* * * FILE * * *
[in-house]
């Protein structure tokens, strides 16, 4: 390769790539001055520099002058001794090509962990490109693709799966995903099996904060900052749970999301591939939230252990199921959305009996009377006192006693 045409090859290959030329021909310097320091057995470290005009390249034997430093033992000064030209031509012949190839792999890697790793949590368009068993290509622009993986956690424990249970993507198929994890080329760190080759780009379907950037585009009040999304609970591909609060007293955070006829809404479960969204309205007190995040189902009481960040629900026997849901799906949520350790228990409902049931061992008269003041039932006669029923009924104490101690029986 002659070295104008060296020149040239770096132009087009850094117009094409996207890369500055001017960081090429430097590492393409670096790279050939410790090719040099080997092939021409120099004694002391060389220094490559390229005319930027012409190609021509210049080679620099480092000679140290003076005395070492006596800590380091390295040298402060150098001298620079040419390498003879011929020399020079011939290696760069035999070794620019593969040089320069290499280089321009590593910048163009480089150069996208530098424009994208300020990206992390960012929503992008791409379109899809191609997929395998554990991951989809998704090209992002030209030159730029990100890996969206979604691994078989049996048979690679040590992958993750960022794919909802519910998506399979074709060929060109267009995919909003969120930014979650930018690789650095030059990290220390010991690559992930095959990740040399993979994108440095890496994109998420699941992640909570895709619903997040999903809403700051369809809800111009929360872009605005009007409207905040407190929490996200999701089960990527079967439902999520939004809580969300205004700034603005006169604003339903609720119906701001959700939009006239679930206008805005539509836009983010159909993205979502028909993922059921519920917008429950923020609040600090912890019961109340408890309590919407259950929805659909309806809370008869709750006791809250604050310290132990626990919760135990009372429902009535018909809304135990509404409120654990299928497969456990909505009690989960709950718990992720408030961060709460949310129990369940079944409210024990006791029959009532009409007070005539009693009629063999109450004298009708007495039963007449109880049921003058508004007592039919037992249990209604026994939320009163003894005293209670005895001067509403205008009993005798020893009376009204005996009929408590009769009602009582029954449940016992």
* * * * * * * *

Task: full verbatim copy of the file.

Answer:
[in-house]
């Protein structure tokens, strides 16, 4: 390769790539001055520099002058001794090509962990490109693709799966995903099996904060900052749970999301591939939230252990199921959305009996009377006192006693 045409090859290959030329021909310097320091057995470290005009390249034997430093033992000064030209031509012949190839792999890697790793949590368009068993290509622009993986956690424990249970993507198929994890080329760190080759780009379907950037585009009040999304609970591909609060007293955070006829809404479960969204309205007190995040189902009481960040629900026997849901799906949520350790228990409902049931061992008269003041039932006669029923009924104490101690029986 002659070295104008060296020149040239770096132009087009850094117009094409996207890369500055001017960081090429430097590492393409670096790279050939410790090719040099080997092939021409120099004694002391060389220094490559390229005319930027012409190609021509210049080679620099480092000679140290003076005395070492006596800590380091390295040298402060150098001298620079040419390498003879011929020399020079011939290696760069035999070794620019593969040089320069290499280089321009590593910048163009480089150069996208530098424009994208300020990206992390960012929503992008791409379109899809191609997929395998554990991951989809998704090209992002030209030159730029990100890996969206979604691994078989049996048979690679040590992958993750960022794919909802519910998506399979074709060929060109267009995919909003969120930014979650930018690789650095030059990290220390010991690559992930095959990740040399993979994108440095890496994109998420699941992640909570895709619903997040999903809403700051369809809800111009929360872009605005009007409207905040407190929490996200999701089960990527079967439902999520939004809580969300205004700034603005006169604003339903609720119906701001959700939009006239679930206008805005539509836009983010159909993205979502028909993922059921519920917008429950923020609040600090912890019961109340408890309590919407259950929805659909309806809370008869709750006791809250604050310290132990626990919760135990009372429902009535018909809304135990509404409120654990299928497969456990909505009690989960709950718990992720408030961060709460949310129990369940079944409210024990006791029959009532009409007070005539009693009629063999109450004298009708007495039963007449109880049921003058508004007592039919037992249990209604026994939320009163003894005293209670005895001067509403205008009993005798020893009376009204005996009929408590009769009602009582029954449940016992």